A Timeless Japanese Art Revived and Cherished Globally
Kutani ware is a highly esteemed style of Japanese ceramics with a history spanning over 360 years. Its popularity extends far beyond Japan's borders, captivating art enthusiasts worldwide with its unique figurative paintings featuring landscapes, traditional Japanese figures, flowers, and birds, all characterized by vivid dark colors and exceptional designs.
Ancient History of Kutani Ware
Revival and Global Interest
In 1807, Kutani ware production resumed and continued till today, known as Saiko-Kutani. A pivotal moment in its global recognition occurred at the 1873 Vienna World Fair, where it captured worldwide attention. During Japan's Meiji period, after the Edo period, Japan opened up to the world, and Kutani ware became a symbol of comfort for the nation. Today, Kutani kilns in Kaga hold the status of National Historic Site of Japan, and Komatsu city remains an important hub for production.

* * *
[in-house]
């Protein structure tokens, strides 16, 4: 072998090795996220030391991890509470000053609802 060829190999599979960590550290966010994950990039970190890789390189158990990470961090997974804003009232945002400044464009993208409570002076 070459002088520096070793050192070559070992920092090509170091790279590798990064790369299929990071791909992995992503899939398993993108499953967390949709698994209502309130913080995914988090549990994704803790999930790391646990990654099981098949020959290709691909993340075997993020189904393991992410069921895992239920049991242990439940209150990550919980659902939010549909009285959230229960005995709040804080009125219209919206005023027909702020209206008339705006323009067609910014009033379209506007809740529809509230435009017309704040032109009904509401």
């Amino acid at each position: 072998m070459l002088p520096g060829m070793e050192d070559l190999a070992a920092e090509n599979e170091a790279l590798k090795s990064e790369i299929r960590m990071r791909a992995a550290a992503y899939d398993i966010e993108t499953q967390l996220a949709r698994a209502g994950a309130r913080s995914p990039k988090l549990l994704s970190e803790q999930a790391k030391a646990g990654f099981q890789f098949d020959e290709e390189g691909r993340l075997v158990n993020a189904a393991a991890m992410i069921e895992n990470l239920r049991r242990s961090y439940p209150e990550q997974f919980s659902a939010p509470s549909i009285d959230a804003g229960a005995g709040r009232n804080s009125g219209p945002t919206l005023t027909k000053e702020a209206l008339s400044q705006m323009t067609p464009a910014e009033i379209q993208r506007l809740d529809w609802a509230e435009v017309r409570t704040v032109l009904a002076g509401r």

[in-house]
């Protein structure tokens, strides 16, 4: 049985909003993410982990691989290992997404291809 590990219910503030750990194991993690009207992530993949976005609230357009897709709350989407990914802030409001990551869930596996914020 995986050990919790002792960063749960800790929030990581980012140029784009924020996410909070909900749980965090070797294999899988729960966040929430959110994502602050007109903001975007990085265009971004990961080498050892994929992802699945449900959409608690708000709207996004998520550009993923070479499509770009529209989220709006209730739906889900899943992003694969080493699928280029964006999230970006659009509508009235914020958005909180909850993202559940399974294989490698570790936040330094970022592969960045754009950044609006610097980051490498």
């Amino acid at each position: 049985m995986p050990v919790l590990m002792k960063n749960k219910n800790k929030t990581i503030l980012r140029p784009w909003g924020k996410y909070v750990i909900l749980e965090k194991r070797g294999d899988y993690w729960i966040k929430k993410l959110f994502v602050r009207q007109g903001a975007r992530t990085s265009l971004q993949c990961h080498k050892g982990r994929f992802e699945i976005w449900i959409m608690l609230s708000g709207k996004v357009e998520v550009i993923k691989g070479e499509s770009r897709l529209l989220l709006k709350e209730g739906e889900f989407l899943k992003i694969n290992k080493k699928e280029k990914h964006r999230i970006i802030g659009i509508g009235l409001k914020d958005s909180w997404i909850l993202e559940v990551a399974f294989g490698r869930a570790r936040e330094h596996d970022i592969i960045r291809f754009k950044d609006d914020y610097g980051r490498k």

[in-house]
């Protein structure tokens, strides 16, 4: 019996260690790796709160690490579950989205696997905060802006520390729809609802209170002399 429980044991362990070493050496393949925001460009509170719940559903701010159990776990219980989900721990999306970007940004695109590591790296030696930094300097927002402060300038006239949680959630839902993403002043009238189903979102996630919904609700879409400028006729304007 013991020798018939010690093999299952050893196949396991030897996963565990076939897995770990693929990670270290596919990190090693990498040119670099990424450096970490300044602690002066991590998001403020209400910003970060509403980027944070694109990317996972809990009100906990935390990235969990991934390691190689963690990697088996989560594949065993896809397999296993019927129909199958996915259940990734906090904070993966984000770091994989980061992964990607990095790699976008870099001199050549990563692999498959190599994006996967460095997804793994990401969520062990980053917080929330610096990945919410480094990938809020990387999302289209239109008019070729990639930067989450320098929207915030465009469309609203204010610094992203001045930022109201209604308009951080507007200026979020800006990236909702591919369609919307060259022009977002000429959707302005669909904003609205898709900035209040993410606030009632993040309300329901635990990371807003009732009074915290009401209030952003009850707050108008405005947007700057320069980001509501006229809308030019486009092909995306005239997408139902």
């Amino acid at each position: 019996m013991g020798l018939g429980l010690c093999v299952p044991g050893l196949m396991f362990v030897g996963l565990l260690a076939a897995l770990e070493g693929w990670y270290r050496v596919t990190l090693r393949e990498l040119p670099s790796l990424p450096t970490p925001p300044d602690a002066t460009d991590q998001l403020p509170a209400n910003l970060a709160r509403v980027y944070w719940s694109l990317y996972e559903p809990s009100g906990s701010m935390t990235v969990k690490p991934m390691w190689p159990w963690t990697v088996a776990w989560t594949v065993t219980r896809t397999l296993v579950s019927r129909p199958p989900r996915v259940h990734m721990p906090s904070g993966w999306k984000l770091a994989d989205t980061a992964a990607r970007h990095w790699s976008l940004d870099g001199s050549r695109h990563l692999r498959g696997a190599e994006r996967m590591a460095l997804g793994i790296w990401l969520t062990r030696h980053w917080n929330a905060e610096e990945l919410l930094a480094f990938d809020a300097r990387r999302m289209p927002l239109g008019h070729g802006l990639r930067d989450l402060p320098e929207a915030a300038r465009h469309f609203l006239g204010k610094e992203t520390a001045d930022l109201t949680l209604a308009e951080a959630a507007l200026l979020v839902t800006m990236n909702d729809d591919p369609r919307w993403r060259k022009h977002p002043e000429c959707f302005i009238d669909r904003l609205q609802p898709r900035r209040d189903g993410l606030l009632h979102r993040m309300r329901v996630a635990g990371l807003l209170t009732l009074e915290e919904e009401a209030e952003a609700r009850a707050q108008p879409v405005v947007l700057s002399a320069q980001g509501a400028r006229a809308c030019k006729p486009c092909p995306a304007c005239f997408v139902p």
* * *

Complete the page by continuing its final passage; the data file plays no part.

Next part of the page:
Modern Saiko-Kutani Ware
After the revival in 1805, many pottery makers, called Kamamoto, joined the business and expanded the art through innovative color combinations and techniques. The intricate designs are achieved through a multi-step process, with firing being a crucial element that renders each piece unique.
The Process of Making Kutani Ware Plate
The making of Kutani ware follows traditional steps dating back to the 16th century. Porcelain clay is collected from Hanazawa area in Ishikawa and purified for molding. The clay is shaped into a plate using either a pottery wheel or cast molding. After firing in a kiln, the plate receives an enamel glaze, followed by another round of baking. Artists then paint the desired landscapes, and each piece bears the artist's signature, ensuring authenticity.
How to Use Kutani Ware
Discover your authentic Kutani ware piece to enhance your dining experience or add vibrant colors to your home and garden.